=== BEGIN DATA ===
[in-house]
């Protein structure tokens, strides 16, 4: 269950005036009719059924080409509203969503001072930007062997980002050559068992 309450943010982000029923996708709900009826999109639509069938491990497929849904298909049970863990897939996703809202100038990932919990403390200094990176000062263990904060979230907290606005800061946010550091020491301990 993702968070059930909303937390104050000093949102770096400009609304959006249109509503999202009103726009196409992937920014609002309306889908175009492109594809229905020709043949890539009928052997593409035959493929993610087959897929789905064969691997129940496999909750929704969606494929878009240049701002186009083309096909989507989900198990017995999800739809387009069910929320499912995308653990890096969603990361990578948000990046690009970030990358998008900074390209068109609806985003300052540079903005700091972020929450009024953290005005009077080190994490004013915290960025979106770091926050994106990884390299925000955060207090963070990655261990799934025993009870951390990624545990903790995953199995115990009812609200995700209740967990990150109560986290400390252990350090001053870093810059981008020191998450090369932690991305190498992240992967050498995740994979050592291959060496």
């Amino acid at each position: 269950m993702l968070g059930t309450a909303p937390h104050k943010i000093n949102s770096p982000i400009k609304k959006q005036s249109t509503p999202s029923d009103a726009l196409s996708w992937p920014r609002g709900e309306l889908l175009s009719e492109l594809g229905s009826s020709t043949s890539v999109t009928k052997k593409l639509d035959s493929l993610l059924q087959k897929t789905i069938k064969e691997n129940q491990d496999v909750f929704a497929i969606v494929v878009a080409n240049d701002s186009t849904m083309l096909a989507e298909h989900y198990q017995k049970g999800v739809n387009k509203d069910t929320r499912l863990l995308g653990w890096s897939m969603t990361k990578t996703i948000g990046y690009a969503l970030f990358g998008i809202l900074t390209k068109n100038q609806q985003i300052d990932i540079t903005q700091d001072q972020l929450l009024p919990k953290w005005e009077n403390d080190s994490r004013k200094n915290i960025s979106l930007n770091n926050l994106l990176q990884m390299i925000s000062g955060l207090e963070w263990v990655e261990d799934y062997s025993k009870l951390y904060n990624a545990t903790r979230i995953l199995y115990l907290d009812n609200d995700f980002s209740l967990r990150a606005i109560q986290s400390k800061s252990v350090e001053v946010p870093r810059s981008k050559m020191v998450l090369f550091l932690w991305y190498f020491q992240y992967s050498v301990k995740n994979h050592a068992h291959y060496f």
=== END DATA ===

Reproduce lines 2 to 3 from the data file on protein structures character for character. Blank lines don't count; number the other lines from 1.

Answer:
């Protein structure tokens, strides 16, 4: 269950005036009719059924080409509203969503001072930007062997980002050559068992 309450943010982000029923996708709900009826999109639509069938491990497929849904298909049970863990897939996703809202100038990932919990403390200094990176000062263990904060979230907290606005800061946010550091020491301990 993702968070059930909303937390104050000093949102770096400009609304959006249109509503999202009103726009196409992937920014609002309306889908175009492109594809229905020709043949890539009928052997593409035959493929993610087959897929789905064969691997129940496999909750929704969606494929878009240049701002186009083309096909989507989900198990017995999800739809387009069910929320499912995308653990890096969603990361990578948000990046690009970030990358998008900074390209068109609806985003300052540079903005700091972020929450009024953290005005009077080190994490004013915290960025979106770091926050994106990884390299925000955060207090963070990655261990799934025993009870951390990624545990903790995953199995115990009812609200995700209740967990990150109560986290400390252990350090001053870093810059981008020191998450090369932690991305190498992240992967050498995740994979050592291959060496």
């Amino acid at each position: 269950m993702l968070g059930t309450a909303p937390h104050k943010i000093n949102s770096p982000i400009k609304k959006q005036s249109t509503p999202s029923d009103a726009l196409s996708w992937p920014r609002g709900e309306l889908l175009s009719e492109l594809g229905s009826s020709t043949s890539v999109t009928k052997k593409l639509d035959s493929l993610l059924q087959k897929t789905i069938k064969e691997n129940q491990d496999v909750f929704a497929i969606v494929v878009a080409n240049d701002s186009t849904m083309l096909a989507e298909h989900y198990q017995k049970g999800v739809n387009k509203d069910t929320r499912l863990l995308g653990w890096s897939m969603t990361k990578t996703i948000g990046y690009a969503l970030f990358g998008i809202l900074t390209k068109n100038q609806q985003i300052d990932i540079t903005q700091d001072q972020l929450l009024p919990k953290w005005e009077n403390d080190s994490r004013k200094n915290i960025s979106l930007n770091n926050l994106l990176q990884m390299i925000s000062g955060l207090e963070w263990v990655e261990d799934y062997s025993k009870l951390y904060n990624a545990t903790r979230i995953l199995y115990l907290d009812n609200d995700f980002s209740l967990r990150a606005i109560q986290s400390k800061s252990v350090e001053v946010p870093r810059s981008k050559m020191v998450l090369f550091l932690w991305y190498f020491q992240y992967s050498v301990k995740n994979h050592a068992h291959y060496f």